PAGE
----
Guyana Chronicle December 17, 2016

THERE has been quite a lot of political drama in Guyana these past few weeks. From the Homestretch Development Incorporated (HDI) revelations to the tax-laden budget to the City Hall fiasco to the scholarships for the ministers, we, the political junkies, have had a lot to contend with. The opposition PPP has had a field day; they have managed to use the budget to inflict some serious body blows to the government.

The government, for its part, has been slow to react and in the process has lost the propaganda war and the political battle. The latter does not bode well for a government, which from all accounts should be doing much better than it has done. In real terms, it has to be admitted by even staunch supporters, of which I am one, that the government is in trouble.

I have never seen a government in the modern Caribbean, which has lost its advantage in such a short period of time. For a one-seat majority government, it enjoyed the goodwill of a super-majority administration. Its leader, President Granger, was elevated to a super-star status that would earn the envy of the political titans of yesteryear. It is a government that has two political enemies of the past singing the same praises and the new Never-PNCs serving under the PNC maximum leader. The faithful were singing songs of joy in a strange land that they hoped would in short order become not so strange.

But, in the space of one year, it all seems to have come tumbling down and six months later there are no signs of resurgence. What went wrong so quickly? What has the government done or not done to undermine itself and in the process allowed space for the discredited opposition to regain some semblance of credibility? I think a few crucial errors were made which are grounded partly in Guyana’s larger political culture and partly in some unwise political decisions made by the government. There is a relationship between the two elements—the political culture informs the nature and content of policy formation and decision-making. Today, I want to zero in on one of those errors which I think is important to an understanding of why the government has tripped up so badly.

The larger political culture to which I refer is one in which successive post-independence governments have relied on a mixture of great-man politics and authoritarian governance as the preferred model. The leaders assume a god-like role in which critical national decisions begin and end with them. The consequence has been a very narrow power space. Insofar as “outsiders” are consulted, those outsiders must be prepared to become the consummate cheerleaders of the anointed and appointed. In such a culture, the abuse of power is inevitable and hostility to dissent is constant.

This government has, unfortunately, fitted neatly into the above model. It has not broadened the web of decision-making beyond its traditional narrow confines, nor has there been any concerted effort to democratise power to include other national stakeholders. In fact, one may argue that despite its coalition form, this government has further narrowed the power space. The current government’s conception of governance and formal power has not veered away from the old discredited conception. In short, it has not touched the regime and political culture that it had railed against when in opposition.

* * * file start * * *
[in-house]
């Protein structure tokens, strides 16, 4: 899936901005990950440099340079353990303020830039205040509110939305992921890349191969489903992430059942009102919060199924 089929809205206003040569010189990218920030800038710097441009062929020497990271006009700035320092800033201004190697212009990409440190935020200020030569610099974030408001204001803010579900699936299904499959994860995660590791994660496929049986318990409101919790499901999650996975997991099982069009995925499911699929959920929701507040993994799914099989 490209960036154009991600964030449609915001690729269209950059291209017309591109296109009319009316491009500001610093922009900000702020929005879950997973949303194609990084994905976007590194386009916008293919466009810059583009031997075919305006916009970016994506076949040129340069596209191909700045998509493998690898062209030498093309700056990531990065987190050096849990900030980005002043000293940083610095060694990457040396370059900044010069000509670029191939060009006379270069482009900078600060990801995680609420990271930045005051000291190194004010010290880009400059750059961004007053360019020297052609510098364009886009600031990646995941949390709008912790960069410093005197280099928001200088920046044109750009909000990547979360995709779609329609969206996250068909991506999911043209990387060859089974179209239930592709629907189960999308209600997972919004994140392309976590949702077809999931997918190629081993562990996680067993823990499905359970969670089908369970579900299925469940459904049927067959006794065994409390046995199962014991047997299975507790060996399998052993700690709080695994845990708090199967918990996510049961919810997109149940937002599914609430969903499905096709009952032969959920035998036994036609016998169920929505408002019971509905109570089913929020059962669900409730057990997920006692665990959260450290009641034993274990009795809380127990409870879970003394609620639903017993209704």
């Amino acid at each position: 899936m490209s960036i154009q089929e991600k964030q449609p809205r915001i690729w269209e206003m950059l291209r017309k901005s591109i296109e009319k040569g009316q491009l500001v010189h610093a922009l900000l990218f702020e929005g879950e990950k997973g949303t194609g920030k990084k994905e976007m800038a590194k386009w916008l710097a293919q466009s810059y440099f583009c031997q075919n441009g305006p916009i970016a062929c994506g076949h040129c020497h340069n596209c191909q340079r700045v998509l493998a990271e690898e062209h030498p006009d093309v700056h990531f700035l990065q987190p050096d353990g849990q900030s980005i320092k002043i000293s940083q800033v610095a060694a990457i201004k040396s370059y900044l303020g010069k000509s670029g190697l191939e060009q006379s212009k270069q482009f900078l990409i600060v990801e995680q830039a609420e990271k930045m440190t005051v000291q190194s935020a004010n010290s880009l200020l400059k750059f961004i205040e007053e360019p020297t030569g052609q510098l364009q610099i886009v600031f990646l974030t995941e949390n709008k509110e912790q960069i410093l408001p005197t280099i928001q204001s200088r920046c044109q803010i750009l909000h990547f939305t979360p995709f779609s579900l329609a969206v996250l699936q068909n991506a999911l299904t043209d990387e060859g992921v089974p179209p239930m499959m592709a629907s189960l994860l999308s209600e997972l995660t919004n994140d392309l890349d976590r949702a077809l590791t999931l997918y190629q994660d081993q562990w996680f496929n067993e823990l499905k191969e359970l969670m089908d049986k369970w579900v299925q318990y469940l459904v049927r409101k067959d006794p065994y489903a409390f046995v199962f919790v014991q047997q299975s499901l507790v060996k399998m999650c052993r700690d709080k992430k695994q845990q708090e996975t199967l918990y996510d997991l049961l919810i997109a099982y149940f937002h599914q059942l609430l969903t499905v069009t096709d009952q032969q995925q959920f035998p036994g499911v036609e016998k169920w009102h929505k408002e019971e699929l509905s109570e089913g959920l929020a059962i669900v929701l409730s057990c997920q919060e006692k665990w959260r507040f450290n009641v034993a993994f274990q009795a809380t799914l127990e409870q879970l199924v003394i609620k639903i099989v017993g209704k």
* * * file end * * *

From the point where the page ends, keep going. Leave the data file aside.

This is so critical to the failure of governments in the Anglophone Caribbean to move our countries beyond where we are currently. This government has not separated itself from previous governments as far as the conception and exercise of power are concerned. It has not sought to change the character of government and governance—the old regime is still firmly entrenched. Basically, we have had a change of government but not a change of regime. The State institutions and their fundamental roles have not been touched. So the wonderful promises cannot be operationalized, largely because that requires some fundamental changes to the character of the State. You simply cannot expect to undo the wrongs of the past without displacing the regime which facilitated those wrongs.

So whether its corruption, asset-recovery, crime, wages or jobs, there can be no big changes unless they are prepared to alter the character of the State institutions. Crime continues, police shake-downs have not abated, the economy is still shaky, education still ails and the menu of social ills are still as evident as before May 2015 in large part because the government has not signalled to the rest of the society that it intends to make a decisive break with the past. If you come to power promising fundamental change and don’t deliver on them, you will be judged more harshly than your predecessors.

More of Dr. Hinds ‘writings and commentaries can be found on his YouTube Channel Hinds’ Sight: Dr. David Hinds’ Guyana-Caribbean Politics and on his website Send comments to